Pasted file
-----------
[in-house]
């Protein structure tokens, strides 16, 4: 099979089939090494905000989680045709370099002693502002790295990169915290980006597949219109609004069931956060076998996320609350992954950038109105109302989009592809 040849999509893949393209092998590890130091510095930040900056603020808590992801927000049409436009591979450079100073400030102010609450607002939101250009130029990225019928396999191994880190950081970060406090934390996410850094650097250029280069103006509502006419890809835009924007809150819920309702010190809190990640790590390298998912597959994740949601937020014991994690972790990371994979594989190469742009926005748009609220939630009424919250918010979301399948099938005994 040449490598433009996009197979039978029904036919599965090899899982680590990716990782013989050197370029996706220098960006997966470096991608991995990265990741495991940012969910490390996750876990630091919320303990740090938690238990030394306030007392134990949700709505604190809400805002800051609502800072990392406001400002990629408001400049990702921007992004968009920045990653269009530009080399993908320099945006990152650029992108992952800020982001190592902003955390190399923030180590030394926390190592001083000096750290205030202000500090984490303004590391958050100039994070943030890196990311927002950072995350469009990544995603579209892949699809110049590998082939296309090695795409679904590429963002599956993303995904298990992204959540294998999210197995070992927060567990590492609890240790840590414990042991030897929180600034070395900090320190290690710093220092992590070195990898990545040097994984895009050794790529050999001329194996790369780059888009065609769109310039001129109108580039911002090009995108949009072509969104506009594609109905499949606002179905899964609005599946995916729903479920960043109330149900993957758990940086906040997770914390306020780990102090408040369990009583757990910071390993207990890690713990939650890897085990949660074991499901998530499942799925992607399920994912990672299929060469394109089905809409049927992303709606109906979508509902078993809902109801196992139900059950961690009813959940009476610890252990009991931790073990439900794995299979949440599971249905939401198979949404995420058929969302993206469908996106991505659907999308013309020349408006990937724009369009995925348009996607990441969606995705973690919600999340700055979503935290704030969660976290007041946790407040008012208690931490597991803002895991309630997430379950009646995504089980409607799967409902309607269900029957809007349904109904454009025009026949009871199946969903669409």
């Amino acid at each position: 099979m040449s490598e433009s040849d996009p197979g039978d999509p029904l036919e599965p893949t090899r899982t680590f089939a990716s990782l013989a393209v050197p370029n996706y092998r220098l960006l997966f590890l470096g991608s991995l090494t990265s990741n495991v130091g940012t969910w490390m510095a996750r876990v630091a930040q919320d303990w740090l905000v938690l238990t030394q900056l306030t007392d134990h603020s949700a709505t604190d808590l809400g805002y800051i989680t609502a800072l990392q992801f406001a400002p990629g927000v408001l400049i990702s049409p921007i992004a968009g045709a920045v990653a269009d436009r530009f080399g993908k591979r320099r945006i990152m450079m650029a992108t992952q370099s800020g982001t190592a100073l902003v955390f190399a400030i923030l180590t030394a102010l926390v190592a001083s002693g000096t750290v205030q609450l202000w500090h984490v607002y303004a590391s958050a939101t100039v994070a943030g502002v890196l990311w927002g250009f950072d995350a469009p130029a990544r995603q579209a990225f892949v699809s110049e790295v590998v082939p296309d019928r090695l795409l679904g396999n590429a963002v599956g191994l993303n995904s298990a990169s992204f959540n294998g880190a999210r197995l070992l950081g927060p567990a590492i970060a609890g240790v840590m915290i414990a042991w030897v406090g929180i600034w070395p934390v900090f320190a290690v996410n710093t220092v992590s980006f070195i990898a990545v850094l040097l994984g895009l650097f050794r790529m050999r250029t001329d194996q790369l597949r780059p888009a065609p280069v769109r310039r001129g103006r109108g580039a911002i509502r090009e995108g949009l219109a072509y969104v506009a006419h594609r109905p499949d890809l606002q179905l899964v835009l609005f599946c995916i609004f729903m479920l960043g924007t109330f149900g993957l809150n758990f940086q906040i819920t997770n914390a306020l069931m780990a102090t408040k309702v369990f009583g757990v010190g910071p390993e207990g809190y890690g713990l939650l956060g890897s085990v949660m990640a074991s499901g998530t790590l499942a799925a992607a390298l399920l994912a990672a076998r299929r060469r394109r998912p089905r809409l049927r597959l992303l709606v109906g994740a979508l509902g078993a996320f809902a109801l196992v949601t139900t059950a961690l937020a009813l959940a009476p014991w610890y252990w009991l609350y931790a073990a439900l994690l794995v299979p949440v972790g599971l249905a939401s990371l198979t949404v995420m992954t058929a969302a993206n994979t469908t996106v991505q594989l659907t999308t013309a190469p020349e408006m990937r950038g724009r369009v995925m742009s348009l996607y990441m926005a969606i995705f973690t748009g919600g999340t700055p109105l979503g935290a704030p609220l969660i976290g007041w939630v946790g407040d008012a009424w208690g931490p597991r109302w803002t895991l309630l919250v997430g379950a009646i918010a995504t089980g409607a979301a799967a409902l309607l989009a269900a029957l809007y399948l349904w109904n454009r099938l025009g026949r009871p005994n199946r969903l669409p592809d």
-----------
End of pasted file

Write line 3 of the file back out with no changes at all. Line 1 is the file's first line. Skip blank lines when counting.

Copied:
């Amino acid at each position: 099979m040449s490598e433009s040849d996009p197979g039978d999509p029904l036919e599965p893949t090899r899982t680590f089939a990716s990782l013989a393209v050197p370029n996706y092998r220098l960006l997966f590890l470096g991608s991995l090494t990265s990741n495991v130091g940012t969910w490390m510095a996750r876990v630091a930040q919320d303990w740090l905000v938690l238990t030394q900056l306030t007392d134990h603020s949700a709505t604190d808590l809400g805002y800051i989680t609502a800072l990392q992801f406001a400002p990629g927000v408001l400049i990702s049409p921007i992004a968009g045709a920045v990653a269009d436009r530009f080399g993908k591979r320099r945006i990152m450079m650029a992108t992952q370099s800020g982001t190592a100073l902003v955390f190399a400030i923030l180590t030394a102010l926390v190592a001083s002693g000096t750290v205030q609450l202000w500090h984490v607002y303004a590391s958050a939101t100039v994070a943030g502002v890196l990311w927002g250009f950072d995350a469009p130029a990544r995603q579209a990225f892949v699809s110049e790295v590998v082939p296309d019928r090695l795409l679904g396999n590429a963002v599956g191994l993303n995904s298990a990169s992204f959540n294998g880190a999210r197995l070992l950081g927060p567990a590492i970060a609890g240790v840590m915290i414990a042991w030897v406090g929180i600034w070395p934390v900090f320190a290690v996410n710093t220092v992590s980006f070195i990898a990545v850094l040097l994984g895009l650097f050794r790529m050999r250029t001329d194996q790369l597949r780059p888009a065609p280069v769109r310039r001129g103006r109108g580039a911002i509502r090009e995108g949009l219109a072509y969104v506009a006419h594609r109905p499949d890809l606002q179905l899964v835009l609005f599946c995916i609004f729903m479920l960043g924007t109330f149900g993957l809150n758990f940086q906040i819920t997770n914390a306020l069931m780990a102090t408040k309702v369990f009583g757990v010190g910071p390993e207990g809190y890690g713990l939650l956060g890897s085990v949660m990640a074991s499901g998530t790590l499942a799925a992607a390298l399920l994912a990672a076998r299929r060469r394109r998912p089905r809409l049927r597959l992303l709606v109906g994740a979508l509902g078993a996320f809902a109801l196992v949601t139900t059950a961690l937020a009813l959940a009476p014991w610890y252990w009991l609350y931790a073990a439900l994690l794995v299979p949440v972790g599971l249905a939401s990371l198979t949404v995420m992954t058929a969302a993206n994979t469908t996106v991505q594989l659907t999308t013309a190469p020349e408006m990937r950038g724009r369009v995925m742009s348009l996607y990441m926005a969606i995705f973690t748009g919600g999340t700055p109105l979503g935290a704030p609220l969660i976290g007041w939630v946790g407040d008012a009424w208690g931490p597991r109302w803002t895991l309630l919250v997430g379950a009646i918010a995504t089980g409607a979301a799967a409902l309607l989009a269900a029957l809007y399948l349904w109904n454009r099938l025009g026949r009871p005994n199946r969903l669409p592809d």